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Project to fix Canmore wastewater odours proposed for 2023

“Because it is a quality of life issue for some of our residents, it’s important we address it sooner than later and at least have answers for them,”
Canmore Civic Centre in winter 2
The Canmore Civic Centre. RMO FILE PHOTO

CANMORE – A project at the sewage treatment plant that aims to curtail foul smells experienced in the community this past summer looks set to be moved up a year.

Canmore’s finance committee unanimously approved a motion at its Nov. 24 meeting to move up an odour control project to have the design phase take place in 2023 and potential construction in 2024.

Mayor Sean Krausert brought forward the motion after hearing from numerous residents this past summer about the sewage smells wafting through parts of the community.

“Because it is a quality of life issue for some of our residents, it’s important we address it sooner than later and at least have answers for them,” he said at the Nov. 17 finance committee meeting, also noting it’s a livability concern for residents.

The motion received quick support from the committee, which passed it along for council’s final consideration in the overall budget when voted on later this year.

While there are often smells emanating from sewage treatment plants, this past summer had overpowering odours making their way through the community.

Coun. Wade Graham voiced support after passing by the wastewater treatment plant numerous times this summer when raft guiding and said it was “almost unbearable and making guests gag as we went by.”

“I know we’re getting a lot of feedback from the community and South Canmore and further afar. I look forward to doing what we can to remediate that problem,” he said.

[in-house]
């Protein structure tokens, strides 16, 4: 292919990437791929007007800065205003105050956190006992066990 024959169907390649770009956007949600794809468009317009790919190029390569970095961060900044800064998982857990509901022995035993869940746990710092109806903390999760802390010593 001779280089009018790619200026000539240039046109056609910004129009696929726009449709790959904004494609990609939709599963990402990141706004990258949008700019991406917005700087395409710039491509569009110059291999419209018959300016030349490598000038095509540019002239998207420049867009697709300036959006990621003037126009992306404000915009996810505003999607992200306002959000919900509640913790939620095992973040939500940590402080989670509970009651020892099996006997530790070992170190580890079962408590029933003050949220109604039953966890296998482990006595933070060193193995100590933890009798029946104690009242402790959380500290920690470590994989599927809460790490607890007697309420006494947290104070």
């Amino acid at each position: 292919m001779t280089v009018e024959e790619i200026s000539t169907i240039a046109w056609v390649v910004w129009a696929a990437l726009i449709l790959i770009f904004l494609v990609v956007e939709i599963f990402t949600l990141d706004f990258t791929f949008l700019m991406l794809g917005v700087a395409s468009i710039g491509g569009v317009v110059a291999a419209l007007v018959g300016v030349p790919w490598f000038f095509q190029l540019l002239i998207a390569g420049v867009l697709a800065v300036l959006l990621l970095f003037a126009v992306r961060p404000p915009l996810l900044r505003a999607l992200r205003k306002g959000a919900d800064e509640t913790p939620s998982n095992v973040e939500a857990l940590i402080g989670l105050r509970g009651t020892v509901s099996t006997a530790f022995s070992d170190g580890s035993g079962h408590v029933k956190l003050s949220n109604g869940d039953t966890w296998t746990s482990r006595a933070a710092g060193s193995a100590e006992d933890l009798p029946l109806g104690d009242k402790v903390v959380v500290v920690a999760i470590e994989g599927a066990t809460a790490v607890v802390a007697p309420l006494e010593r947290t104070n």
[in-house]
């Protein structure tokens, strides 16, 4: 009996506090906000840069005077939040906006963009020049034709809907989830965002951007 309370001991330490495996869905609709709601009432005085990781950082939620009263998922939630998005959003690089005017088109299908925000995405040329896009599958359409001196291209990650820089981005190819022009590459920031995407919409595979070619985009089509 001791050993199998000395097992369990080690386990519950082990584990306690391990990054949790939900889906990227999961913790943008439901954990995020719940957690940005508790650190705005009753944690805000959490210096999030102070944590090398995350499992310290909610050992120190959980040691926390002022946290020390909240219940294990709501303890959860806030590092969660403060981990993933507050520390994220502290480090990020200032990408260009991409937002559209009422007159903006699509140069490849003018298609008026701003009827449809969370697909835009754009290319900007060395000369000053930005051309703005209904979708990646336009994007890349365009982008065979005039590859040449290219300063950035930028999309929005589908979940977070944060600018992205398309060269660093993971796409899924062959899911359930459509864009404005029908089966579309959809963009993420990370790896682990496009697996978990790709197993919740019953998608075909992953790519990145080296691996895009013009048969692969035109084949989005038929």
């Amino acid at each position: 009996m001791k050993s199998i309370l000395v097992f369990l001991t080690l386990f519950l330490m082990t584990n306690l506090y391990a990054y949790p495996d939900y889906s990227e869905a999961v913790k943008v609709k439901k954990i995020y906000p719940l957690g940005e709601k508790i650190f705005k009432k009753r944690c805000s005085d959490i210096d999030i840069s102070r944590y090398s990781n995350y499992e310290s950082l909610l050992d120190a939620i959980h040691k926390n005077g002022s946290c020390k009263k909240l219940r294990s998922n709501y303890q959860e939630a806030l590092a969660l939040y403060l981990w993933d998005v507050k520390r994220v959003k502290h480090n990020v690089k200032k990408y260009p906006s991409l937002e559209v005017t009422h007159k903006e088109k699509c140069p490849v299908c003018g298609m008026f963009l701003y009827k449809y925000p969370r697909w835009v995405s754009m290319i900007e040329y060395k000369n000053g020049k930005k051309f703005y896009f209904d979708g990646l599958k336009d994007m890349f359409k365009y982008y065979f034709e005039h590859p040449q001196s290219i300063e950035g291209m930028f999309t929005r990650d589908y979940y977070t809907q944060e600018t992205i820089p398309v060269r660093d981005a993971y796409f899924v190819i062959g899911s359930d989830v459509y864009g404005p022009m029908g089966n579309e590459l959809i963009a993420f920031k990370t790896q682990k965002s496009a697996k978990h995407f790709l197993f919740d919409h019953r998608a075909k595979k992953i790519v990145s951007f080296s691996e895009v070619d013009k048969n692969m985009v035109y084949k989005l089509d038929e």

The project scope in the budget package has $200,000 earmarked for investigating ways to “contain and control odours” at Canmore’s wastewater treatment plant. The second phase would have mitigation efforts installed.

A placeholder for construction was set at $2 million, but the price tag is tentative and dependent on the findings of the design stage.

The funding for the project would come from the wastewater utility reserve and any operating impacts would be determined once the design work is completed.

Whitney Smithers, the Town’s general manager of municipal infrastructure, told the committee the wastewater treatment plant system in use is “fairly unique” to other similar facilities, so the design project would bring back potential ways to fix the growing smell issue.

She said the design project will look to find a solution, bring back a price tag and a timeline for implementation.

The budget request scope has three main sources of odour being clarifiers (the source), BAF cells (the process of flowing to holding tanks) and digestors/holding tanks, which when the weather is hot and windy, it can push the odour into South Canmore and the Prospect area.

Town officials say public complaints are growing and as weather patterns continue to change, the region has been experiencing more hot weather and easterly winds moving odours into South Canmore and Prospect area.

The committee heard the project had been on the back burner for the past 10 to 15 years. However, as the community grows, increased pressure is being put on the treatment facility.

“It’s an emerging issue, definitely related to climate change, and this is us being responsive to that,” Coun. Tanya Foubert said.

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